Functional beverages influencing millennials
Fiber, protein fortification support new beverage launches
Not too long ago, a discussion about how much fiber and protein each of us on the editorial staff actually consumes led to what we now have dubbed The Fiber-Protein Challenge. The premise is for each of us to track how much protein and fiber we consume in a day to make sure we are meeting the daily recommended goals.
My original plan was to get some poster board to display our consumption and help us all to encourage one another. Although I haven’t done that yet, my plan is to get it going before the holiday rush hits. Until then, it’s been more of a fun, casual exchange asking each other whether we hit our goals. Luckily for us (and anyone else who wants to do their own challenge), fortified products have made it much easier to meet these goals.
In a recent trends report from FONA International titled “Millennials & Functional Beverages,” the ingredient manufacturer highlights a number of ways that this demographic is being drawn to functional beverages. One of the topic points was Protein for Overall Health. Citing data from the NPD Group, the trend insight states that 42 percent of millennials (ages 22-36) list protein as an important nutrient for supporting their overall health. It adds that millennials respond favorably to the satiety and muscle benefits that protein provides.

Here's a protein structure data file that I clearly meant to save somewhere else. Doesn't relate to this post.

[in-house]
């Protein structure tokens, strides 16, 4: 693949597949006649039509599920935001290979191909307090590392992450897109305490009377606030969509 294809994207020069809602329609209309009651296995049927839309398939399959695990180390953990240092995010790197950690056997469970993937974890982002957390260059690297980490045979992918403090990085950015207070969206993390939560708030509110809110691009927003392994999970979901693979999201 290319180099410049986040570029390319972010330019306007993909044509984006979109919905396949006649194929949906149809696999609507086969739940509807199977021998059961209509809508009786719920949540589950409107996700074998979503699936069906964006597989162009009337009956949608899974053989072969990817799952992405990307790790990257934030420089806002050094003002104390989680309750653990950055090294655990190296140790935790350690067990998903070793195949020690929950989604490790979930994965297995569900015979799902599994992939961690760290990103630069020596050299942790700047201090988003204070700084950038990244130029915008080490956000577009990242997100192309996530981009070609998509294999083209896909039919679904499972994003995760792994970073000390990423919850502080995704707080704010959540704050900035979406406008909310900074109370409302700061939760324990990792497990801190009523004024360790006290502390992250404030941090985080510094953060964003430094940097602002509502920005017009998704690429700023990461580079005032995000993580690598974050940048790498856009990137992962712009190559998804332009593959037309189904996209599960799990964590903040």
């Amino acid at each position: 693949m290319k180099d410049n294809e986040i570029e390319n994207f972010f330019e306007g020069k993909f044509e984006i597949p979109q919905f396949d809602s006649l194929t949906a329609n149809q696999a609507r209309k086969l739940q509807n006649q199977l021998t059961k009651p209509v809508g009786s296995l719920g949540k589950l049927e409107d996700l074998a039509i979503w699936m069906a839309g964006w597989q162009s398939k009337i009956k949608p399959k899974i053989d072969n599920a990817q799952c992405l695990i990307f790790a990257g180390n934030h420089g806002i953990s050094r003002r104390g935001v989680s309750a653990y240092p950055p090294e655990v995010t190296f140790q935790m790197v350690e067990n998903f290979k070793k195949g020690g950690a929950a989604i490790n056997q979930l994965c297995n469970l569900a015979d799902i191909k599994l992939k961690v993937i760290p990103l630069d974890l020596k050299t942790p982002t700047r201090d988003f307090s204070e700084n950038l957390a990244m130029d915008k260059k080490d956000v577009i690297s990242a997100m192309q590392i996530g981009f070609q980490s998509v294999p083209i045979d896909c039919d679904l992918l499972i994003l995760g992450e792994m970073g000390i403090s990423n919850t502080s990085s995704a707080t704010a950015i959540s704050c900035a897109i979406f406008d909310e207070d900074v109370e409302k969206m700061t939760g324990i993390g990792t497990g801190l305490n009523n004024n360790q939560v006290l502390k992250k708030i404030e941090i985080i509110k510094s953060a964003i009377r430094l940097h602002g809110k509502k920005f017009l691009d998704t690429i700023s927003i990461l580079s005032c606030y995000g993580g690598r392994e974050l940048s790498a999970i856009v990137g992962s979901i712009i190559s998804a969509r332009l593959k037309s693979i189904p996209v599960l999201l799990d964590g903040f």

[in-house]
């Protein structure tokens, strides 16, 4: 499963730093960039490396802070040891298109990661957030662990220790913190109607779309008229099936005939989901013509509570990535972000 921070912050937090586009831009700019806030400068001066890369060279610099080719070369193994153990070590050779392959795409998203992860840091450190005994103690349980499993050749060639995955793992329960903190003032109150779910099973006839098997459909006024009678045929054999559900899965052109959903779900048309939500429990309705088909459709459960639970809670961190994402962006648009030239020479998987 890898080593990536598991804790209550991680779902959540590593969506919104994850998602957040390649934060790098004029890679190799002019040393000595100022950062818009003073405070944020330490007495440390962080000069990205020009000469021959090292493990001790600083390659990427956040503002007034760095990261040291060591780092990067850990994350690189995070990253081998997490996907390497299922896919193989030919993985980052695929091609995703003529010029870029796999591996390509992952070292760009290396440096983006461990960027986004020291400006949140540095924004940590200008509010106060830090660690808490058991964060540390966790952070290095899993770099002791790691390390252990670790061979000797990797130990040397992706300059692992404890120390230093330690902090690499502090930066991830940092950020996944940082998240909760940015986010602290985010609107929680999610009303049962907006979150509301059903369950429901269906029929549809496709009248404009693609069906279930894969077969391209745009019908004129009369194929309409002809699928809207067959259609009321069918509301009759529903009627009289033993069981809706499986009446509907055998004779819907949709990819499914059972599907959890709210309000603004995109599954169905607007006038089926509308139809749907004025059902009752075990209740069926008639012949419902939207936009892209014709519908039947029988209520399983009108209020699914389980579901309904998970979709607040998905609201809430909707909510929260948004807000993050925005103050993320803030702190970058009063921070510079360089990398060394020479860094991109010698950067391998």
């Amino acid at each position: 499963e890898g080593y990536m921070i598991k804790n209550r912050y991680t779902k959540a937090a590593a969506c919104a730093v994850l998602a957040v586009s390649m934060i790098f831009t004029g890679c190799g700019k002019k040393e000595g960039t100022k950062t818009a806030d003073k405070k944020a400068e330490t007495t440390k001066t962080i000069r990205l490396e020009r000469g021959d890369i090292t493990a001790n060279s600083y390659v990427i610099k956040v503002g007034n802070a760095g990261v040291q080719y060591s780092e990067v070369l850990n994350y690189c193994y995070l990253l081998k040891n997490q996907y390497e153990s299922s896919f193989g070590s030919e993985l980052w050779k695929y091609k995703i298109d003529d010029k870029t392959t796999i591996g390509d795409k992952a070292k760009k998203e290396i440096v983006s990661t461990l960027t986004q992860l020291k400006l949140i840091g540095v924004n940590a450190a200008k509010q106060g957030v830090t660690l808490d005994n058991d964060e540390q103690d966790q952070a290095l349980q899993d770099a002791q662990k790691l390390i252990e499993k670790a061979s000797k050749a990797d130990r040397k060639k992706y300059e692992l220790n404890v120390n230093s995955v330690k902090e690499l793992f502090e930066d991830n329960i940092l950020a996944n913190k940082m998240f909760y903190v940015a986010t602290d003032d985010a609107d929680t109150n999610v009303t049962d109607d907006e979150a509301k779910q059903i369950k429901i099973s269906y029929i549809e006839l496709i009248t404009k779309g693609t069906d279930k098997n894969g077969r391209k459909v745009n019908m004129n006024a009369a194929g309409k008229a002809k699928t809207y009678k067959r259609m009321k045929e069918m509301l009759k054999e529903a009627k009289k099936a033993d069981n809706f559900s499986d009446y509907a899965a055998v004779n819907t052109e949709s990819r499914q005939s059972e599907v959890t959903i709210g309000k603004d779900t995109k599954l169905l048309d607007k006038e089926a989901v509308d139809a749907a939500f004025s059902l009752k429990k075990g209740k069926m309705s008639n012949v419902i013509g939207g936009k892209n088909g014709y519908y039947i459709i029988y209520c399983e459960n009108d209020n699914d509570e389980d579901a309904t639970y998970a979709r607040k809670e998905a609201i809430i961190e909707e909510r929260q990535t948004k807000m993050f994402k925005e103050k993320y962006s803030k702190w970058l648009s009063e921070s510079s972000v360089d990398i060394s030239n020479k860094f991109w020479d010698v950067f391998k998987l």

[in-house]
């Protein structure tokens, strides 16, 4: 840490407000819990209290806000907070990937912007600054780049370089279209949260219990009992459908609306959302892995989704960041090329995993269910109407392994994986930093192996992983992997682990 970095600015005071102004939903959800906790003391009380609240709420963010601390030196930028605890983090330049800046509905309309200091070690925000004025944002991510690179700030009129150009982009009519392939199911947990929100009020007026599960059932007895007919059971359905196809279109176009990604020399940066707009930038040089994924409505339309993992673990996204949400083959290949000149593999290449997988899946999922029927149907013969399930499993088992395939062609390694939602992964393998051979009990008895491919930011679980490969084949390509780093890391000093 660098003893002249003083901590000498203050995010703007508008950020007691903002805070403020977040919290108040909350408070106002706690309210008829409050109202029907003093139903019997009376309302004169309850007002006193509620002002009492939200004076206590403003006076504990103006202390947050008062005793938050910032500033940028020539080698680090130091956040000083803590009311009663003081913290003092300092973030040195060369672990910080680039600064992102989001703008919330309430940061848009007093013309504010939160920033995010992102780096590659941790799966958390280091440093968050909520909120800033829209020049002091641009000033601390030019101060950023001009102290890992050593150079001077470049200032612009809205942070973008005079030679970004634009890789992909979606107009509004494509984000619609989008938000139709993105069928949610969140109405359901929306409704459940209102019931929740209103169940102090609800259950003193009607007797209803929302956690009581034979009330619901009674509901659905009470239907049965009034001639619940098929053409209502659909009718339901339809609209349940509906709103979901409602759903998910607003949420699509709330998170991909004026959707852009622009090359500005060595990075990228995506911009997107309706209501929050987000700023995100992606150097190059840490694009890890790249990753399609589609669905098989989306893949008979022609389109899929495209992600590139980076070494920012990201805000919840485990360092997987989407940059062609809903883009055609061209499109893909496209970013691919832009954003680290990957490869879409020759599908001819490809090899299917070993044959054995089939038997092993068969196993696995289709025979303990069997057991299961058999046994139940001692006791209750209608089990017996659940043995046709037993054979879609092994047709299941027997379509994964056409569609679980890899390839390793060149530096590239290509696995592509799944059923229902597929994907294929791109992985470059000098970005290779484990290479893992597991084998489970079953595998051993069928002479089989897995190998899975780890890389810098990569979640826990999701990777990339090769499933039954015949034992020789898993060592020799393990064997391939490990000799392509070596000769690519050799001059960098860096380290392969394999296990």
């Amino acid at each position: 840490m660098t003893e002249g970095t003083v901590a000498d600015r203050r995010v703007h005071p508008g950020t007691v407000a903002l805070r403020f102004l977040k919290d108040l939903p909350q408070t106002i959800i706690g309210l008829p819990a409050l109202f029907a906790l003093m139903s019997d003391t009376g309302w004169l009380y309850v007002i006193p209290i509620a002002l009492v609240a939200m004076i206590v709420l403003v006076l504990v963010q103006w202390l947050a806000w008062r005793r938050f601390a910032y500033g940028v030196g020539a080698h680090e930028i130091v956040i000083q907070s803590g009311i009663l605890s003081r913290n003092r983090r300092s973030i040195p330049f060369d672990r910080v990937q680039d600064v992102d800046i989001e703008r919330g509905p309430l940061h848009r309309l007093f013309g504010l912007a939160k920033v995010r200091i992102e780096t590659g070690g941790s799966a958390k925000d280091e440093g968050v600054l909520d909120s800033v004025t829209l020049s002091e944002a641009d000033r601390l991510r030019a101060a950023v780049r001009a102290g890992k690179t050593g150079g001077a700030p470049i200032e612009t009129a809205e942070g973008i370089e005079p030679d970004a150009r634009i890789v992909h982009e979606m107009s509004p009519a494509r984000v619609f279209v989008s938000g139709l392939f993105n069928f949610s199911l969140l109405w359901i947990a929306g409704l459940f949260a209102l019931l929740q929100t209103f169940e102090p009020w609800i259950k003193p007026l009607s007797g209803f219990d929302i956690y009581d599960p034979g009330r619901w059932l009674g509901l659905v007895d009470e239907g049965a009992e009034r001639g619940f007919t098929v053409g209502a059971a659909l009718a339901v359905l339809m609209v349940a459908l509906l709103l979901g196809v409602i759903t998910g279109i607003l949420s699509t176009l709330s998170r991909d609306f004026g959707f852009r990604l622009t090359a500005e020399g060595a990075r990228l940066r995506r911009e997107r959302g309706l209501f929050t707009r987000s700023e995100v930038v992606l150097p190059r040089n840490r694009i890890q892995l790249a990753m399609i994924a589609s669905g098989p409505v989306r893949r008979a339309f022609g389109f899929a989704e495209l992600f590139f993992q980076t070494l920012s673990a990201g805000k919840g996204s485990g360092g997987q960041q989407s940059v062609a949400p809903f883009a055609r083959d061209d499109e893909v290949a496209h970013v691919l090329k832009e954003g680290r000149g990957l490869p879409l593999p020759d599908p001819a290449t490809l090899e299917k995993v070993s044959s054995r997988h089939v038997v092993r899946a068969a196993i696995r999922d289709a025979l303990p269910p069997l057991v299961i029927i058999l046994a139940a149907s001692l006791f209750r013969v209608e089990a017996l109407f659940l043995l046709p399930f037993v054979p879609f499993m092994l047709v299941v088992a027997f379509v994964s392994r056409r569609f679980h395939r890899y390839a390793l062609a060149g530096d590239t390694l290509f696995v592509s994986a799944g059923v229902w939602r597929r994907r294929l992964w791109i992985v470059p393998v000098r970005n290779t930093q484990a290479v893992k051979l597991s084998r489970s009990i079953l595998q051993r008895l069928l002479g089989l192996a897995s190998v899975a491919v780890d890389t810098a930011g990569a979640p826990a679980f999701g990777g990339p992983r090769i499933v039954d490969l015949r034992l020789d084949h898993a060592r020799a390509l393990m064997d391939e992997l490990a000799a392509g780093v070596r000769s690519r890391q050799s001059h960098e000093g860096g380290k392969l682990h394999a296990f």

Supporting this point, the insight’s topic point Meal Replacement detailed that meal replacement protein shakes and smoothies are a go-to for millennials for their inherent convenience.
Additionally, consumers are clamoring for more protein in their diets. According to Nielsen’s August 2014 report titled “Health & Wellness in America,” 54 percent of consumers indicated that they wanted more protein when the report was fielded in 2013. This is up from 49 percent in 2009.
Beverage-makers also are recognizing the popularity of protein. For example, Lifeway Foods expanded distribution of its Protein Kefir to Harris Teeter, and Nestlé Health Science launched its Boost line of nutrition drinks, which contain 10 grams of protein in each 4-ounce serving.
This month’s Ingredient Spotlight on protein (page 68) echoes these trends, and elaborates on the different types of protein beverage-makers can use to fortify these functional beverages.
But just as important as protein is to The Fiber-Protein Challenge, fiber also is key to the challenge and beverage trends. In Nielsen’s report, 58 percent of consumers surveyed in 2013 indicated that they want more fiber. Although this was down from 61 percent in 2009, more than half of respondents still are noting the need for the nutrient.
It looks like the editors at Beverage Industry aren’t the only ones looking to include more fiber and protein in their diets.